The increase in the prevalence of obesity, which has been considered as an epidemic by the World Health Organisation, is a
serious, worldwide, health problem. Importantly, hypertension and diabetes are frequently associated with obesity, and,
together, they constitute a significant burden, in terms of both morbidity and health care costs. The association with increase in
the prevalence of obesity, prevalence of hypertension and diabetes have elevated significantly in the last decade. The driving
forces linking obesity, hypertension, and diabetes remain to be clarified due in part to the fact that environmental, genetic, life
style and behavioural confounders are involved generating the disease state. Additionally, it is recognized that neuroendocrine
mechanisms, including insulin resistance, sympathetic nervous activation, and stimulation of the rennin-angiotensinaldosterone
system (RAAS), are related to obesity, hypertension, and type 2 diabetes. Importantly, taken in isolation, obesity,
hypertension, and diabetes are all associated with increased risk of the development of cardiac and renal complications.
However, with coexistence of diabetes and hypertension, the risk is elevated substantially more.
I edited “Hypertension and type 2 Diabetes in Obesity” in 2011 as a special issue. After 2011, numerous investigations have
been reported to prevent hypertension, diabetes and related cardiovascular risks. This special issue entitled by “Hypertension
and Diabetes –Update in 2013” includes several new discoveries /findings such as Nasfatin/Nucleobindid-2 and salt-sensitivity
in obesity-hypertension. In addition, this issue is honoured to include a section on dyslipidemia consisting of 3 reviews written
by Director and Dr. Morales-Villegas, who was featured as a hot topic in the European Society of Cardiology-2013 regarding
lifestyle modification in Mexican young population to prevent cardiovascular risks. This special issue has been edited
systematically, from  mechanisms and pathophysiology,  complications, and  treatments for practical usage. Therefore,
several parts based on but updated from the previous issue over the last 3 years.
 The mechanisms and pathophysiology includes the following; (i) the mechanisms of hypertension, especially focused on
the sympathetic nervous activity, and renal denervation in patients with resistant hypertension by Masuo; (ii) Reninangiotensin-
aldosterone system (RAAS) including recent clinical trials findings with blocking agents of the RAAS by Kamide;
(iii) The relations between adrenoceptor polymorphisms, hypertension and diabetes (metabolic syndrome) was updated over the
last 3 years by Masuo; (iv) Blood pressure variability (dipper versus non-dipper) in hypertension and diabetes by Eguchi, (v)
Sympathetic nervous activity in salt sensitivity by Ando. This author, himself, is one of the first investigators to show increased
salt sensitivity in obese hypertension. And (vi) recently discovered anorexigenic protein, nesfatin-1 and glucose metabolism by
Shimizu and Osaki, who was one of the investigators for discovering the protein. This protein may be a candidate of treatments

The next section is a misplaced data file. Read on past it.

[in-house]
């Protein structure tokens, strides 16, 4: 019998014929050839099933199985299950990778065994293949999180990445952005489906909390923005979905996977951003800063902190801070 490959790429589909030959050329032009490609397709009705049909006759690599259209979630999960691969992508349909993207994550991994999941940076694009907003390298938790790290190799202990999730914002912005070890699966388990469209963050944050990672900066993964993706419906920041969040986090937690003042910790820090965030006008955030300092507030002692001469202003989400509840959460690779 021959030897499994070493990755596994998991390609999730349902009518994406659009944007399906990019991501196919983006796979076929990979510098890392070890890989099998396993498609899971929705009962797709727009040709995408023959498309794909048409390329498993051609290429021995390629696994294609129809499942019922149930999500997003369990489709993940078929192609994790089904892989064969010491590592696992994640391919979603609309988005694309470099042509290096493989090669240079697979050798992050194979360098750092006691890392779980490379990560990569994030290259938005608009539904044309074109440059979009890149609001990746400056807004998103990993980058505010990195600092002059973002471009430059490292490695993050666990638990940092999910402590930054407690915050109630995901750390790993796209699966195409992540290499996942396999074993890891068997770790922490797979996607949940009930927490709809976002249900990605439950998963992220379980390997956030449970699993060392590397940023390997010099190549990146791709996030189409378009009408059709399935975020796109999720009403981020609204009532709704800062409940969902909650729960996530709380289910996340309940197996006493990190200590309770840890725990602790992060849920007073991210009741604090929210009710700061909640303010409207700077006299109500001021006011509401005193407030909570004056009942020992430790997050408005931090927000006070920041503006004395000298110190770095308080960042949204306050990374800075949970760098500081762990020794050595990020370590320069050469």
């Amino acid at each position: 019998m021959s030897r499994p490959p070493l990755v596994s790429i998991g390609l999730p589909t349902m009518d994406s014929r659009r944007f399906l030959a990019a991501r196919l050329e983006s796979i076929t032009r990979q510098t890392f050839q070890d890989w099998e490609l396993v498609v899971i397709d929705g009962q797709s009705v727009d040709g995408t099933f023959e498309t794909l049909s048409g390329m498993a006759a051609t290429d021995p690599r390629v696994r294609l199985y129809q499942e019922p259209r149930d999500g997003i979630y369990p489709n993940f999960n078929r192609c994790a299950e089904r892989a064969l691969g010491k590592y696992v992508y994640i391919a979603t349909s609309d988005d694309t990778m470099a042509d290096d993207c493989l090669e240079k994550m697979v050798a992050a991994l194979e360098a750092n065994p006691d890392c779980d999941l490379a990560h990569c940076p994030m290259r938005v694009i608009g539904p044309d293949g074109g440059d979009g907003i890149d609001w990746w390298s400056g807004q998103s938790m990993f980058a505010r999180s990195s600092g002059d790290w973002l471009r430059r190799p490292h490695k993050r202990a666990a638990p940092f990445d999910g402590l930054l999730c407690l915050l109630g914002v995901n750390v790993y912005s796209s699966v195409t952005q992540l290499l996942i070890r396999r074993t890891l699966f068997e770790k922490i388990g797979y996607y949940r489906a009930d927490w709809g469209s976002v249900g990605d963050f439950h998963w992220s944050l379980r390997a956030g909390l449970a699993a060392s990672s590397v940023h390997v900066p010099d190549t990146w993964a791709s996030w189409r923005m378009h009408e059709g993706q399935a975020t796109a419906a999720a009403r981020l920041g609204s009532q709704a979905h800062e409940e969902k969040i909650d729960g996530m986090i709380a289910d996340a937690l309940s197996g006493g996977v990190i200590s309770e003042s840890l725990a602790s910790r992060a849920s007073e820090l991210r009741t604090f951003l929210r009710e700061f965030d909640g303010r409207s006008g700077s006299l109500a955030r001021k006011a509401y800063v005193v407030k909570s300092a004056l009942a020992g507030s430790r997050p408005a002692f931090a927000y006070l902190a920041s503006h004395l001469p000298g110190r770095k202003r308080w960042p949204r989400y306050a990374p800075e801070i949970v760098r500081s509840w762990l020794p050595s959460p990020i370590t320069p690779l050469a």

for obesity and diabetes.
 “Complications” includes (i) Cardiac complications in hypertension and diabetes, especially focused on the role of the
sympathetic nervous activity, by Kishi and Hirooka; (ii) Atherosclerosis and lipids metabolism by Morales-Villegas. Patients
with diabetes and hypertension frequently have atherogenic diseases and dyslipidemia. Atherosclerosis and abnormal lipids
metabolism are a serious risk factor for cardiovascular mortality and morbidity. First, he reviewed the relationship between
dyslipidemia, hypertension and diabetes covering a wide range of information such as epidemiology, mechanism,
cardiovascular risk factors. And then he moved to “Coronary atherosclerosis in women”, which is different from “male” pattern
of coronary atherosclerosis. And he discussed the molecular biology on PCSK9-LDLR, which regulates the entry of cholesterol
into the cell to stabilize the intracellular cholesterol concentration. In the previous special issue in 2011 entitled “Hypertension
and Diabetes in Obesity”, he wrote a very helpful review to understand why statins can reduce cardiovascular risks. Taken
together, I think most of new knowledge on lipids metabolisms in hypertension and diabetes have been covered.
 The first step to treat for diabetes and hypertension in obesity is weight loss with lifestyle modifications, however, many
patients fail to achieve the blood pressure goal with only lifestyle modification. “Treatments for hypertension in obesity: Nonpharmacological
and pharmacological measurements-update in 2013” was updated on “Treatments on obesity-related
hypertension” in Current Hypertension Reviews (2011, vol 7:pp184-200)” by Masuo. Most important thing to treat
hypertension in type 2 diabetes is the target of blood pressure reduction is lower (<130/85 mmHg) than non-diabetic patients
due to higher prevalence of cardiac and renal complications in diabetic patients. Furthermore, weight loss can help the efficacy
of antihypertensive medications.
This special issue covered a wide range of “Hypertension and Diabetes” including pathophysiology, complications and
treatment, but all articles are very unique. The editor would thank the authors for their contributions and the reviewers for their
226 Current Hypertension Reviews, 2013, Vol. 9, No. 4 Editorial
help. I enjoyed to edit a variety of articles, and learned systematically from the editing. I hope that this special issue is useful for
your clinical medicine, research and preventing cardiovascular risks from hypertension and diabetes worldwide.